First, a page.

As long as one takes it that decoherence does not solve all problems, and only solves the "pointer basis problem" then it works completely, not only FAPP. In decoherence, the system, apparatus and environment are in the quantum world.

If decoherence is taken to solve the measurement problem, then it does not work, not even FAPP.
 
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It's not the density of the medium. It is the ability of the random scattering to provide which path information.
As I mentioned in an earlier post I have a bit of a problem trying to see how the random scattering in denser mediums can provide "which path" information. How do you gain "which path" information from random scattering?

But because I lack an understanding of the intricacies of the experiments, I may well be missing something. If we set up a double slit experiment and we introduce progressively denser mediums, we would expect the interference pattern to gradually disappear, but this could be accounted for simply by random scattering, and not be due to increased decoherence caused by an increase in "which path" information. Random scattering would cause the interference pattern to disappear regardless of any effects on decoherence.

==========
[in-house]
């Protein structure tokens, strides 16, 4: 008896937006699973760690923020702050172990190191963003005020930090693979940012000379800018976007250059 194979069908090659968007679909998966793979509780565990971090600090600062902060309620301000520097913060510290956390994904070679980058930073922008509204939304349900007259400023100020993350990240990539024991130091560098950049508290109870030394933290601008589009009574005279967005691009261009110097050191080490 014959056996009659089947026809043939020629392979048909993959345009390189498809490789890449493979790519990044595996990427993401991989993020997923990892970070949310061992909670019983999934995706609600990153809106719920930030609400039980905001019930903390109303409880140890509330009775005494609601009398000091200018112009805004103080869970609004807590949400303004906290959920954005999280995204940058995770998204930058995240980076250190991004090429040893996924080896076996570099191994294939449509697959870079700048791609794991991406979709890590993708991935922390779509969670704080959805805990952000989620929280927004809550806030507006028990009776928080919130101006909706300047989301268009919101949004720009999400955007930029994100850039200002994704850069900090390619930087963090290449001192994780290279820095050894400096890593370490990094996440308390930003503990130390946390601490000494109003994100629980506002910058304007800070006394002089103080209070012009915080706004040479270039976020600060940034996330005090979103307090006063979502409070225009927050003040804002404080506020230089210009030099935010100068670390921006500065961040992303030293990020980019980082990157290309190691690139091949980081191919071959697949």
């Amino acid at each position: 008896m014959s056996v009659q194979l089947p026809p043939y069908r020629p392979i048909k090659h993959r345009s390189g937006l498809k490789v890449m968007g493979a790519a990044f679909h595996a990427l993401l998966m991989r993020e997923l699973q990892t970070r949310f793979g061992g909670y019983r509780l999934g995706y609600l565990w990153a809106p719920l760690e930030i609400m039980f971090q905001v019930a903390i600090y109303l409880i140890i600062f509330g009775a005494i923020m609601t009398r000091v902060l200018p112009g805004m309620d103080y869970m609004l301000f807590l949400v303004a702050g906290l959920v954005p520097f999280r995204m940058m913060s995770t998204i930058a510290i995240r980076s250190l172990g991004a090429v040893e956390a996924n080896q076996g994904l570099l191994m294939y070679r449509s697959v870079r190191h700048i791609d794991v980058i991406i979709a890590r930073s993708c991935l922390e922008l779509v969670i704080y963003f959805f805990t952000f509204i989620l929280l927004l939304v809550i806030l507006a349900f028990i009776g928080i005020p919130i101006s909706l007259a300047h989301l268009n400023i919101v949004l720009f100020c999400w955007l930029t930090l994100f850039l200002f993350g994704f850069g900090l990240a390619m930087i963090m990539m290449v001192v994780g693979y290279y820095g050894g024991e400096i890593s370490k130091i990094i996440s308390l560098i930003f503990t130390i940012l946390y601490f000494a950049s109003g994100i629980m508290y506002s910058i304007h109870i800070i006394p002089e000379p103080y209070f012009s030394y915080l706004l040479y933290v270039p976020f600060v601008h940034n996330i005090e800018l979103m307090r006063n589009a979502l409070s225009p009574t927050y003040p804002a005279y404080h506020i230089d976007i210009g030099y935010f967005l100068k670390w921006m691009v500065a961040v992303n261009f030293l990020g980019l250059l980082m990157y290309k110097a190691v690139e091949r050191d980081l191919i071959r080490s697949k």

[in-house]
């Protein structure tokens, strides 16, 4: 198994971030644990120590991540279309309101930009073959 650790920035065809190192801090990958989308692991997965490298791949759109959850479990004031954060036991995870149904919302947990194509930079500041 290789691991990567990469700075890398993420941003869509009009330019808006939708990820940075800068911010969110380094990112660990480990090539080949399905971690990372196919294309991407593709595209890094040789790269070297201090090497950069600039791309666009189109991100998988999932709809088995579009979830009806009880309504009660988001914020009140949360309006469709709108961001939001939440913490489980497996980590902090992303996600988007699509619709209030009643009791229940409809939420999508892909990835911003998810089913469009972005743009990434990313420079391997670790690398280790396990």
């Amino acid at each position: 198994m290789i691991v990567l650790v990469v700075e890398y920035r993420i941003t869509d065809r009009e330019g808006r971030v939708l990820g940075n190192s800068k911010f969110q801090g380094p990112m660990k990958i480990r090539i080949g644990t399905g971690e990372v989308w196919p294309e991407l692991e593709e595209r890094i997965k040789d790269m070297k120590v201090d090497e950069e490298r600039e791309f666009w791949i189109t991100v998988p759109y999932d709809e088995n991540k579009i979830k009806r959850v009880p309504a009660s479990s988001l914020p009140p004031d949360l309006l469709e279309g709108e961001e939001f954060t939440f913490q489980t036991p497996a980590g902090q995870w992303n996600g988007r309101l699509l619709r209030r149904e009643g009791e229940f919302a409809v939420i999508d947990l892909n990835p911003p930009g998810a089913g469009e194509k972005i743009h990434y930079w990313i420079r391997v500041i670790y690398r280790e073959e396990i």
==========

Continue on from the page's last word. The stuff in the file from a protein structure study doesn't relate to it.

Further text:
However, I also assume that the designers of the experiments were aware of this, and accounted for it somehow. I'm just wondering how. I really would like to be sure, whether or not denser mediums cause an increase in decoherence, because this would provide an important clue into the nature of the process of decoherence. So I'm actually hoping that you can clear this up for me. (Not that I'm trying to use you as my own personal assistant, sorry)
 
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As I mentioned in an earlier post I have a bit of a problem trying to see how the random scattering in denser mediums can provide "which path" information. How do you gain "which path" information from random scattering?

But because I lack an understanding of the intricacies of the experiments, I may well be missing something. If we set up a double slit experiment and we introduce progressively denser mediums, we would expect the interference pattern to gradually disappear, but this could be accounted for simply by random scattering, and not be due to increased decoherence caused by an increase in "which path" information. Random scattering would cause the interference pattern to disappear regardless of any effects on decoherence.